Moroccan cement firms face new free trade challenge

Moroccan cement firms face new free trade challenge
Published: 30 September 2004

Moroccan cement firms, backed by European majors, will soon face tougher competition from imports which could endanger one of the Casablanca bourse’s heavyweight sectors, industry officials and analysts say.

The implementation in January 2005 of free trade deals with Egypt, and later with Turkey, are likely to drastically cut profit margins for local firms affiliated to, or controlled by the likes of Lafarge and Holcim.

Cement in Morocco sells at $80/t, more than double the price in Egypt and Turkey and slightly above the prices prevailing in Spain and Greece.  Such a price gap is due to high inflation rates and repeated devaluations in Egypt and Turkey, said a cement firm manager.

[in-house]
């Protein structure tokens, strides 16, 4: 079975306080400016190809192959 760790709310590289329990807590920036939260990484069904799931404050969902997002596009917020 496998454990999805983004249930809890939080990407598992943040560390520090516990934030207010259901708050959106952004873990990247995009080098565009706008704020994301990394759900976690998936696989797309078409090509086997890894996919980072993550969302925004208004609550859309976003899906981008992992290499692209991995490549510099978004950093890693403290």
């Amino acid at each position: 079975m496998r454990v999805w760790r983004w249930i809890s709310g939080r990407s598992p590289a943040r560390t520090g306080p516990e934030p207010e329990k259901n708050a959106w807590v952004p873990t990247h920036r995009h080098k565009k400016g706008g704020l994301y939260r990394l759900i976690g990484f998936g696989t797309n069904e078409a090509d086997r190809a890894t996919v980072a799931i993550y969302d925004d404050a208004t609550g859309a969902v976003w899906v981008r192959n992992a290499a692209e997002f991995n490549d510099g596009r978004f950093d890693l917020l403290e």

A senior official of cement group APC said rivals enjoy greater flexibility with their fully liberalised monetary markets, unlike Morocco.

"Energy, which accounts for 40 per cent of cement prices, is 50 per cent cheaper in Egypt," he said.

Moreover Egypt has an annual production surplus equalling Moroccan cement firms’ total annual output, so it could easily supply the whole Moroccan market with 10Mt of cheaper cement.

However, some analysts say Moroccan cement firms are well-prepared for free trade with Egypt and Turkey while others say the government ought to help them by reducing the price of energy.